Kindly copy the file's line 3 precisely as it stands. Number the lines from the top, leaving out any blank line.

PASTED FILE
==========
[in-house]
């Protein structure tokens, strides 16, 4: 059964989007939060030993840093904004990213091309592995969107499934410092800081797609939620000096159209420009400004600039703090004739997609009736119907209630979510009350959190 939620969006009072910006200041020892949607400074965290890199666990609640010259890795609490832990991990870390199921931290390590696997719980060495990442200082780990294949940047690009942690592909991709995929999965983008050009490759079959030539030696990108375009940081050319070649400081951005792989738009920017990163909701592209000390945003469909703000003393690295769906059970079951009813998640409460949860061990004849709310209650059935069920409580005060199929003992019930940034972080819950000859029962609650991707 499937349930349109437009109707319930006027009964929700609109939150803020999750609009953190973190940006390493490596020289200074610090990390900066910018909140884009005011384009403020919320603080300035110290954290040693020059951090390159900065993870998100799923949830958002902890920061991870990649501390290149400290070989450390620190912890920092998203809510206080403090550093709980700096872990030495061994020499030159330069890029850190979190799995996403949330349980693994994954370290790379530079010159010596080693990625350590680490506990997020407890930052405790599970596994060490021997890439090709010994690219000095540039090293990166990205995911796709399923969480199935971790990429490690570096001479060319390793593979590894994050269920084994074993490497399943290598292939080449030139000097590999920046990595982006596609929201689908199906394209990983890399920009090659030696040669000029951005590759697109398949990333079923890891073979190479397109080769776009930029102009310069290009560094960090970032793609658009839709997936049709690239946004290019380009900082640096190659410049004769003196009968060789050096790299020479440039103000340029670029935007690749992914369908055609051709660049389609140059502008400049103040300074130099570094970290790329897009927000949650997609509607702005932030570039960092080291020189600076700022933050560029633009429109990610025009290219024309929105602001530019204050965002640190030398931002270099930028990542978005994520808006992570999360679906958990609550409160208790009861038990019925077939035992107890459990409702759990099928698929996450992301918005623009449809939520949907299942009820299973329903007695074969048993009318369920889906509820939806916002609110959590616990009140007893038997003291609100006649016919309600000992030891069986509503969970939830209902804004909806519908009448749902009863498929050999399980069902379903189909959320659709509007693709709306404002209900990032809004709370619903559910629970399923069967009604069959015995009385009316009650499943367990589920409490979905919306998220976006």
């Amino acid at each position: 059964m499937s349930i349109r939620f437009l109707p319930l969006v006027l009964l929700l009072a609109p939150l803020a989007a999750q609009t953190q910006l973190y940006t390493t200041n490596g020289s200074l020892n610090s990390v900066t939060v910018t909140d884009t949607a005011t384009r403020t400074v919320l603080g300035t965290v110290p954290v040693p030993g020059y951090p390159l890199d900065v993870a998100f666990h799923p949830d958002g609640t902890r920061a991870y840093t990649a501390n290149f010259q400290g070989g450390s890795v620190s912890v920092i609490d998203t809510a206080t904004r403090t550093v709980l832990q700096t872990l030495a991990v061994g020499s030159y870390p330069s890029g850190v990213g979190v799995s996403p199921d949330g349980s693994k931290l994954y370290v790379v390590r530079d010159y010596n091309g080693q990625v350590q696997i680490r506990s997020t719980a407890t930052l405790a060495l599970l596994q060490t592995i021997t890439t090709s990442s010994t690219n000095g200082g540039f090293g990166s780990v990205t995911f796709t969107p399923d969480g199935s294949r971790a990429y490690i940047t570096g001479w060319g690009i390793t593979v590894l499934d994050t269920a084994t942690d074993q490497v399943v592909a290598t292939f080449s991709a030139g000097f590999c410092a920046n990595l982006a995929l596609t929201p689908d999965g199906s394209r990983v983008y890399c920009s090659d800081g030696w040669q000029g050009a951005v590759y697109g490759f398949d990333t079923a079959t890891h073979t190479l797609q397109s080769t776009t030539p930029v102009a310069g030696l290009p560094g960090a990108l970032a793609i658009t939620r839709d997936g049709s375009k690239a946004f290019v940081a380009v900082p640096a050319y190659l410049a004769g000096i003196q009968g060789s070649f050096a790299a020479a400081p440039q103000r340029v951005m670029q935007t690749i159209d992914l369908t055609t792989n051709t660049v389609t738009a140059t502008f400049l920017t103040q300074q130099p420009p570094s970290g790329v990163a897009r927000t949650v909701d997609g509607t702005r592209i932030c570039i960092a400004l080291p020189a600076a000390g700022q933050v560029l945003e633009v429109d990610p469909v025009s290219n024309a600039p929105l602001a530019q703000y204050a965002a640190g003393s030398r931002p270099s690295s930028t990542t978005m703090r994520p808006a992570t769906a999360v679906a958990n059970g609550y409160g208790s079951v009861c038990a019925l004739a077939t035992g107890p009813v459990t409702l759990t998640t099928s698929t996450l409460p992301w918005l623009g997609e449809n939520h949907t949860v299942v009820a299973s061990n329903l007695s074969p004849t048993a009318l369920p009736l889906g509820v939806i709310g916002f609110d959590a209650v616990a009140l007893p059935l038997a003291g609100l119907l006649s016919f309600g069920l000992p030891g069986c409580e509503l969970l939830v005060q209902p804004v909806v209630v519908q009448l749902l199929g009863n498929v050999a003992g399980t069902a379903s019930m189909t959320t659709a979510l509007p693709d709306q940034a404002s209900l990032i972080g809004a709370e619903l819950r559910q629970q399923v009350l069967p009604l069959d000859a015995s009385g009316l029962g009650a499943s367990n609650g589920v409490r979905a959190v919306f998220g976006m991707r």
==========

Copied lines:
């Amino acid at each position: 059964m499937s349930i349109r939620f437009l109707p319930l969006v006027l009964l929700l009072a609109p939150l803020a989007a999750q609009t953190q910006l973190y940006t390493t200041n490596g020289s200074l020892n610090s990390v900066t939060v910018t909140d884009t949607a005011t384009r403020t400074v919320l603080g300035t965290v110290p954290v040693p030993g020059y951090p390159l890199d900065v993870a998100f666990h799923p949830d958002g609640t902890r920061a991870y840093t990649a501390n290149f010259q400290g070989g450390s890795v620190s912890v920092i609490d998203t809510a206080t904004r403090t550093v709980l832990q700096t872990l030495a991990v061994g020499s030159y870390p330069s890029g850190v990213g979190v799995s996403p199921d949330g349980s693994k931290l994954y370290v790379v390590r530079d010159y010596n091309g080693q990625v350590q696997i680490r506990s997020t719980a407890t930052l405790a060495l599970l596994q060490t592995i021997t890439t090709s990442s010994t690219n000095g200082g540039f090293g990166s780990v990205t995911f796709t969107p399923d969480g199935s294949r971790a990429y490690i940047t570096g001479w060319g690009i390793t593979v590894l499934d994050t269920a084994t942690d074993q490497v399943v592909a290598t292939f080449s991709a030139g000097f590999c410092a920046n990595l982006a995929l596609t929201p689908d999965g199906s394209r990983v983008y890399c920009s090659d800081g030696w040669q000029g050009a951005v590759y697109g490759f398949d990333t079923a079959t890891h073979t190479l797609q397109s080769t776009t030539p930029v102009a310069g030696l290009p560094g960090a990108l970032a793609i658009t939620r839709d997936g049709s375009k690239a946004f290019v940081a380009v900082p640096a050319y190659l410049a004769g000096i003196q009968g060789s070649f050096a790299a020479a400081p440039q103000r340029v951005m670029q935007t690749i159209d992914l369908t055609t792989n051709t660049v389609t738009a140059t502008f400049l920017t103040q300074q130099p420009p570094s970290g790329v990163a897009r927000t949650v909701d997609g509607t702005r592209i932030c570039i960092a400004l080291p020189a600076a000390g700022q933050v560029l945003e633009v429109d990610p469909v025009s290219n024309a600039p929105l602001a530019q703000y204050a965002a640190g003393s030398r931002p270099s690295s930028t990542t978005m703090r994520p808006a992570t769906a999360v679906a958990n059970g609550y409160g208790s079951v009861c038990a019925l004739a077939t035992g107890p009813v459990t409702l759990t998640t099928s698929t996450l409460p992301w918005l623009g997609e449809n939520h949907t949860v299942v009820a299973s061990n329903l007695s074969p004849t048993a009318l369920p009736l889906g509820v939806i709310g916002f609110d959590a209650v616990a009140l007893p059935l038997a003291g609100l119907l006649s016919f309600g069920l000992p030891g069986c409580e509503l969970l939830v005060q209902p804004v909806v209630v519908q009448l749902l199929g009863n498929v050999a003992g399980t069902a379903s019930m189909t959320t659709a979510l509007p693709d709306q940034a404002s209900l990032i972080g809004a709370e619903l819950r559910q629970q399923v009350l069967p009604l069959d000859a015995s009385g009316l029962g009650a499943s367990n609650g589920v409490r979905a959190v919306f998220g976006m991707r």